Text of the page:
Filed under: activism, composers, women's history month. Tagged as: Amy Beach, Clara Schumann, Dame Ethel Smyth, Fanny Mendelssohn, Hildegard of Bingen, Lili Boulanger, Nadia Boulanger.
As I mentioned at the beginning of this month, every month is Women’s History Month at WPA, as it is in every feminist community. There are many concerns and mixed feelings about what it means to separate one month for the recognition of one group – and understandably so. If we remember the works of women in March, does that mean we get to go back to neglecting them in April? Certainly not – but that is more than likely the case in the general public.
This March there have been several notable “celebrations” of women’s work in music by different radio stations and publications.
WGBH in Boston has been featuring the contributions of women to classical music each weekday morning in the 7 o’clock hour. Shame that it isn’t featured in a later program when more listeners might be listening (though, I suppose there might be at least a few sitting in rush hour traffic….) WGBH also did a feature on Nadia Boulanger in honor of Women’s History month, though the cynic in me is quick to note that Nadia is mostly remembered as the teacher of many famous male composers.
Amanda Angel of WQXR in New York City compiled a list of the “Top Five Women Composers” to counter Tommasini’s list of top ten composers that neglected any women. On WQXR’s list are Clara Schumann, Fanny Mendelssohn, Amy Beach, Hildegard von Bingen, and Lili Boulanger. Though the effort is commendable, the piece lacks some careful fact checking and depth that is deserved on the topic. But, I am rather biased.
Certainly the best piece that I have (at least as of yet) seen featuring women composers in March is by Fiona Maddocks of The Guardian. The opening paragraph sets just the right mood:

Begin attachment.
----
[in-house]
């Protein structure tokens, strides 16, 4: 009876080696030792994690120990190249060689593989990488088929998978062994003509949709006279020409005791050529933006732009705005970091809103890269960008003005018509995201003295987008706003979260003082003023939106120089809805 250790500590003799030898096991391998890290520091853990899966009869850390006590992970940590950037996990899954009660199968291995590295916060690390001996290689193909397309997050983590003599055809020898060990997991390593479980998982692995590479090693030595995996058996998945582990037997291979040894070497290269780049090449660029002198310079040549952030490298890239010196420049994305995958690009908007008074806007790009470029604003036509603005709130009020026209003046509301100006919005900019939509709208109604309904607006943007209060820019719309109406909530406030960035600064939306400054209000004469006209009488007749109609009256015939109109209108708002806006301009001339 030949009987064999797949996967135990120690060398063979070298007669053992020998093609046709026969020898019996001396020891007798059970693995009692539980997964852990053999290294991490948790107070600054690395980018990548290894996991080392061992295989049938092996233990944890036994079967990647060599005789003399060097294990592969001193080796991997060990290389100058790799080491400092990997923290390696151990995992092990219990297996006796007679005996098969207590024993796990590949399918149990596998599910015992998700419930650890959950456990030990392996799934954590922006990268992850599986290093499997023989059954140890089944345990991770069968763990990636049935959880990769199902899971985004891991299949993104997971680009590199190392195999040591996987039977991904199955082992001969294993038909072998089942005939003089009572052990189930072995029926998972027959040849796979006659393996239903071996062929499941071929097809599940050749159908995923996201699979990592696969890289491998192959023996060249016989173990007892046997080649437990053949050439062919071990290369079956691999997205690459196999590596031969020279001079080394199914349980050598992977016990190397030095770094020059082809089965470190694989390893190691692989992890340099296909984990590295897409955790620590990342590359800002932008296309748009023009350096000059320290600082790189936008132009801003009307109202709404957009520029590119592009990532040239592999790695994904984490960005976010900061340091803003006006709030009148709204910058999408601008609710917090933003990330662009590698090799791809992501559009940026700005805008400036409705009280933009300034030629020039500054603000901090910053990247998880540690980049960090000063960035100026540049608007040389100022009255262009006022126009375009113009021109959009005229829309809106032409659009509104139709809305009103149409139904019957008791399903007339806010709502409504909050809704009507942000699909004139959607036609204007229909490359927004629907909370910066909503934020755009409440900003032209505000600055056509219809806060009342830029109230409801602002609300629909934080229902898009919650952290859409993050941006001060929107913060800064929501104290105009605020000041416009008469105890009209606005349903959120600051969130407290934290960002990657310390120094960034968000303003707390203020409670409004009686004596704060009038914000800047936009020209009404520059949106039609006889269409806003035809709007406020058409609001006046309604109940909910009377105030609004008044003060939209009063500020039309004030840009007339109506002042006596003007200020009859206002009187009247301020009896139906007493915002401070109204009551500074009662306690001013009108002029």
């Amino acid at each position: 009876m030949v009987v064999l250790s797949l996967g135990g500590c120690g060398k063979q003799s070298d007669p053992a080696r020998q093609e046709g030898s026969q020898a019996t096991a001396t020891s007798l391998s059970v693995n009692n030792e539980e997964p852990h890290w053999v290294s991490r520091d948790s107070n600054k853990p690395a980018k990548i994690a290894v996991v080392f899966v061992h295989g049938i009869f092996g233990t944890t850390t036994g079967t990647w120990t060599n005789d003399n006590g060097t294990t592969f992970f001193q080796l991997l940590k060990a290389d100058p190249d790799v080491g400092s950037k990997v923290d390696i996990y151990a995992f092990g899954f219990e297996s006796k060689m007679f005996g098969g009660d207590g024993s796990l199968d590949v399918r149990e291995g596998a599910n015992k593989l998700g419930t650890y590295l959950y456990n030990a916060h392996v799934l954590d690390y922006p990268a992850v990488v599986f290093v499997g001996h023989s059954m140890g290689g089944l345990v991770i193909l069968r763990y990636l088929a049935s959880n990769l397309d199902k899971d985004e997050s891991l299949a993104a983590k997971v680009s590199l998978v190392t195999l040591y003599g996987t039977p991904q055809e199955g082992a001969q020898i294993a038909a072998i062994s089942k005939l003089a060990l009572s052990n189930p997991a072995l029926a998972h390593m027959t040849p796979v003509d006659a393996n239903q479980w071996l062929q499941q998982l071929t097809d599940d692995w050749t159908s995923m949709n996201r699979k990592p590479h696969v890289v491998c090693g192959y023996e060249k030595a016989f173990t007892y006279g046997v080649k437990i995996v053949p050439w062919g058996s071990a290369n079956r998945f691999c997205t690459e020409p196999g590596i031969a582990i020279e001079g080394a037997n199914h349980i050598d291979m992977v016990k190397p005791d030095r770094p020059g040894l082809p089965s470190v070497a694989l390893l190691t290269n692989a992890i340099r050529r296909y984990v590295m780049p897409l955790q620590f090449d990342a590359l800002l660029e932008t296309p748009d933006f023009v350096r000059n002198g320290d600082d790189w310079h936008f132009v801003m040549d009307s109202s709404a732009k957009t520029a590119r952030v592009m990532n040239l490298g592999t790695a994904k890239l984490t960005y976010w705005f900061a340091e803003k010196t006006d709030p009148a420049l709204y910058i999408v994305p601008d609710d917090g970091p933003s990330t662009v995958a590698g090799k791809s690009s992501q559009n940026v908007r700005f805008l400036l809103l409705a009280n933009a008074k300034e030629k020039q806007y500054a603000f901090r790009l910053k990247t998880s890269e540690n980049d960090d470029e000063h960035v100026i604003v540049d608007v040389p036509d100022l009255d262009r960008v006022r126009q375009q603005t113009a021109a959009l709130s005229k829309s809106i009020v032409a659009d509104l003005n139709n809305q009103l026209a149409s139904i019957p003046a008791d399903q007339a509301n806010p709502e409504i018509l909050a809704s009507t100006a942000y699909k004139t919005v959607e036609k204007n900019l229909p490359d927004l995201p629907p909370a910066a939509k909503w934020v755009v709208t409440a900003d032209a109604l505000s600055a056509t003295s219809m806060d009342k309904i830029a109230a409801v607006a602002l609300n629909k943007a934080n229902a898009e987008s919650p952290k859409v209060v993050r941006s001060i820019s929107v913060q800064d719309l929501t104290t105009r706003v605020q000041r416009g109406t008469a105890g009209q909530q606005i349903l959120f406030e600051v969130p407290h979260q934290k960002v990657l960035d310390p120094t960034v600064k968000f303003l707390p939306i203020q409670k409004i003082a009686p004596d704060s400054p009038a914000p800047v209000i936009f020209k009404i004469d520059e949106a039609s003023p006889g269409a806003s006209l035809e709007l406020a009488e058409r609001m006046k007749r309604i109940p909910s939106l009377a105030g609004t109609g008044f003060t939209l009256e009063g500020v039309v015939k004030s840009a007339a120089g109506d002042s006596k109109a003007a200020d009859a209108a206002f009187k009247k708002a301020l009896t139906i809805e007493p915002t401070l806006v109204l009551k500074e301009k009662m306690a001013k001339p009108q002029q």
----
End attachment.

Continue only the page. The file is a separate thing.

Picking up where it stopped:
Try this test. Write down all the women composers you know of. No, don’t run away. Given the nature of this column, stick to contemporary classical. Too hard? OK, include anyone, past or present, who has written religious, symphonic, chamber, vocal, choral, operatic, electro-acoustic works. To make it simple, film and TV scores are allowed too. Still zero? You’re in distinguished company. The Guardian‘s 100 Most Inspiring Women this week, marking the 100th International Women’s Day, featured not one.
Though, the candor that Maddocks shares with readers shouldn’t be surprising – Maddocks is familiar with the topic of women in music, having written a biography of Hildegard von Bingen. Her piece, which I highly recommend, not only recognizes the continued absence in programming (specifically in the UK), but also the efforts that are being made. For example, Sue Perkins, who won the reality-TV conducting competition several years back, conducted an all-women’s orchestra in a performance of Ethel Smyth’s “The March of the Women” as the final performance of the Women of the World conference held last weekend. Maddocks concludes her piece with a list of eight young composers to look out for.
Certainly, we are working towards a time where it is not necessary to highlight the gender (or race, or nationality, etc.) of the composers that are being performed. The challenge that Maddocks presented to her readers clearly demonstrates that we are not yet even close. Till then, our work continues.